Sexuality, Health and Society

The articles published in this issue of Sexuality, Health and Society simultaneously evoke a variety of scenes, projected over the immense background of contemporary Latin American society and politics.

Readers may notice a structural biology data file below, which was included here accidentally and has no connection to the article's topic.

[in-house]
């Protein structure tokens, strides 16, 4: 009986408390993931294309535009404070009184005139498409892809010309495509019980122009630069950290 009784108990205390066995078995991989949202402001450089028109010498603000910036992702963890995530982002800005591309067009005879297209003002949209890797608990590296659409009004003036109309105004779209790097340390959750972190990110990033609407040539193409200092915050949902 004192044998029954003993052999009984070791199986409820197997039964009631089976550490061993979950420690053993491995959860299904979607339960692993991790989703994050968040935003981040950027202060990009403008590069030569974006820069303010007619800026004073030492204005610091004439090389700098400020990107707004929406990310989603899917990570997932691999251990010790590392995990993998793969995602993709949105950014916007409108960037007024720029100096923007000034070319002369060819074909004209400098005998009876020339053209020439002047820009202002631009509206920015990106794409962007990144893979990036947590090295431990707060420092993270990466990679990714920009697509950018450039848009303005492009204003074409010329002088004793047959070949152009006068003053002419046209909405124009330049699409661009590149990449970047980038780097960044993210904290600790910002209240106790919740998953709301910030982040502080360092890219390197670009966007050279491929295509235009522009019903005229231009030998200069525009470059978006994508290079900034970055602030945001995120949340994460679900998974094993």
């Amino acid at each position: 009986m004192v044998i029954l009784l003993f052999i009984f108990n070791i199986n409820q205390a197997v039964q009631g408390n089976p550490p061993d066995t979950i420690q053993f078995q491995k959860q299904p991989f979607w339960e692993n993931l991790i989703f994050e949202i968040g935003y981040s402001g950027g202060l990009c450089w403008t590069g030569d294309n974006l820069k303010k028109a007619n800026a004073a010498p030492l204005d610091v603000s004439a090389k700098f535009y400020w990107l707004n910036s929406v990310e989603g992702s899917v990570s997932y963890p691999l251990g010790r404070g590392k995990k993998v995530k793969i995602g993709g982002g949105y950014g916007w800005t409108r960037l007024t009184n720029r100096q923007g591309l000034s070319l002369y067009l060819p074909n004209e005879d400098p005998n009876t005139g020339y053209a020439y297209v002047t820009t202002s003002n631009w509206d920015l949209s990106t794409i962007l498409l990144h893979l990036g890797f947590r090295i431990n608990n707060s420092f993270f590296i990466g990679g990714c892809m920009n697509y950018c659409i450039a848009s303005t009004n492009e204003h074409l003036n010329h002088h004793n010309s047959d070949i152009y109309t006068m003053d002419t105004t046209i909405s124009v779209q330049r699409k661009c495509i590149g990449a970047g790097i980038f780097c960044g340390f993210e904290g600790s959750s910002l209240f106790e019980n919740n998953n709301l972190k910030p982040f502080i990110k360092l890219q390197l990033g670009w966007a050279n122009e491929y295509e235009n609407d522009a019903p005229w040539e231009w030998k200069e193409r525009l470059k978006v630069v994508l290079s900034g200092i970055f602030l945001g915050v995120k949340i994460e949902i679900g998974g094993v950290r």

Over a landscape of complex processes of victimization, politicization, and the “naturalization” of a variety of social practices, desires and sex-gender identities —until recently seen as minority, marginal, and condemnable—the articles in this issue allow us to assess the profound ambiguities that seem to be the price to be paid (by legislators, judges, researchers, activists, and by “sufferers” themselves) in the struggles for social recognition and entitlement in our countries.

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